Man in court for driving against traffic

Ng is out on bail and will be back in court on Feb 16. He is accused of committing the offence on Jan 5.
Ng is out on bail and will be back in court on Feb 16. He is accused of committing the offence on Jan 5.

30-year-old charged with dangerous driving on AYE; lawyer says client has medical issues

A 30-year-old motorist was yesterday charged with dangerous driving for allegedly travelling against the flow of traffic on the Ayer Rajah Expressway (AYE) at around 1.40am on Jan 5.

His lawyer Luke Lee told District Judge Carol Ling that Brandon Ng Hai Chong is being treated for depression.

Mr Lee said his client had a medical condition, though he did not specify what, and has Asperger's syndrome, a disorder characterised by difficulties in social interaction.

Mr Lee told the court it is the fourth time he is representing Ng, who has been in jail and on probation before, but did not reveal details about the earlier cases.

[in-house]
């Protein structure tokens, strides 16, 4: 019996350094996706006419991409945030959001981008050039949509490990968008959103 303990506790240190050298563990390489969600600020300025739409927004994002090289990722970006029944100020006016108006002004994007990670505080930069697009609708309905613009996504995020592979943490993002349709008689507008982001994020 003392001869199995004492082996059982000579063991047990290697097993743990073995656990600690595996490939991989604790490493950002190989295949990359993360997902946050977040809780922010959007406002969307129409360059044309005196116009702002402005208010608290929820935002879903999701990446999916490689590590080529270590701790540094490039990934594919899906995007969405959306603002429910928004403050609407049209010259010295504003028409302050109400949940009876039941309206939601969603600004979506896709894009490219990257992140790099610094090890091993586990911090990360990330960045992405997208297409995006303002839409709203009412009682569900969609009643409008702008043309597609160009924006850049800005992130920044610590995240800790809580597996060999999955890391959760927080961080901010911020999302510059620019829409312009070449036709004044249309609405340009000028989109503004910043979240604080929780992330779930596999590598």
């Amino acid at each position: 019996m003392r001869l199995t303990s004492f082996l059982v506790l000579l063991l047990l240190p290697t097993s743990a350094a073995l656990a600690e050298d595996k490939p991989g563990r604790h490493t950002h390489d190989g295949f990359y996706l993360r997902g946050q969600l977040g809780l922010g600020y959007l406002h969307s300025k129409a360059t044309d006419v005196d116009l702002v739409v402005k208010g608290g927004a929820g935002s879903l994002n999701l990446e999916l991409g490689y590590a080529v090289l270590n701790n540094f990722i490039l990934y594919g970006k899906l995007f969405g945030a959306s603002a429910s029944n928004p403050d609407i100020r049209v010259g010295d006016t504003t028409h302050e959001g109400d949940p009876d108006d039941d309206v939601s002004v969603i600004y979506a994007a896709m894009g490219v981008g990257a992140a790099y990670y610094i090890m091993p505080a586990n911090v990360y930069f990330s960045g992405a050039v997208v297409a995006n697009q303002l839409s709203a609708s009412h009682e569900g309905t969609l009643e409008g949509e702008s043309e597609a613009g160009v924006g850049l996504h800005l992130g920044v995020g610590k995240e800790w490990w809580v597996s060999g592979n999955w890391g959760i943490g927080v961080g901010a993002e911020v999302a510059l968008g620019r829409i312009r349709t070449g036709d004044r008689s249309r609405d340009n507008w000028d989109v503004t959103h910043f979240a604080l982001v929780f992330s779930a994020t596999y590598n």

Dressed in a bright blue polo T-shirt, Ng appeared calm before the judge. He is out on bail of $10,000 and will be back in court on Feb 16.

Ng is not the only person accused of driving against the flow of traffic in recent weeks, with the Traffic Police receiving reports of seven such cases committed between Dec 28 and Jan 7.

Most of the incidents arise from mistakes, and police are looking into preventive measures such as using technology to detect a car that has gone the wrong way, as well as making road markings and signs more visible in high-risk areas.

Anyone caught wilfully driving against traffic will be dealt with severely, Traffic Police Commander Sam Tee said on Wednesday.

In the most serious case, businessman Lim Chai Heng, 53, was charged with culpable homicide on Jan 3.

Lim is alleged to have caused the death of Mr Liong Kuo Hua, 37, by driving his Mercedes-Benz against the flow of traffic along the AYE at about 8am on Dec 19, resulting in it hitting Mr Liong's vehicle.

Lim will be back in court on Jan 24 and, if convicted of culpable homicide, can be jailed for up to 10 years and fined.

First-time offenders convicted of dangerous driving can be jailed for up to a year and fined up to $3,000. Repeat offenders can be jailed for up to two years and fined up to $5,000.

A version of this article appeared in the print edition of The Straits Times on January 13, 2017, with the headline 'Man in court for driving against traffic'. Print Edition | Subscribe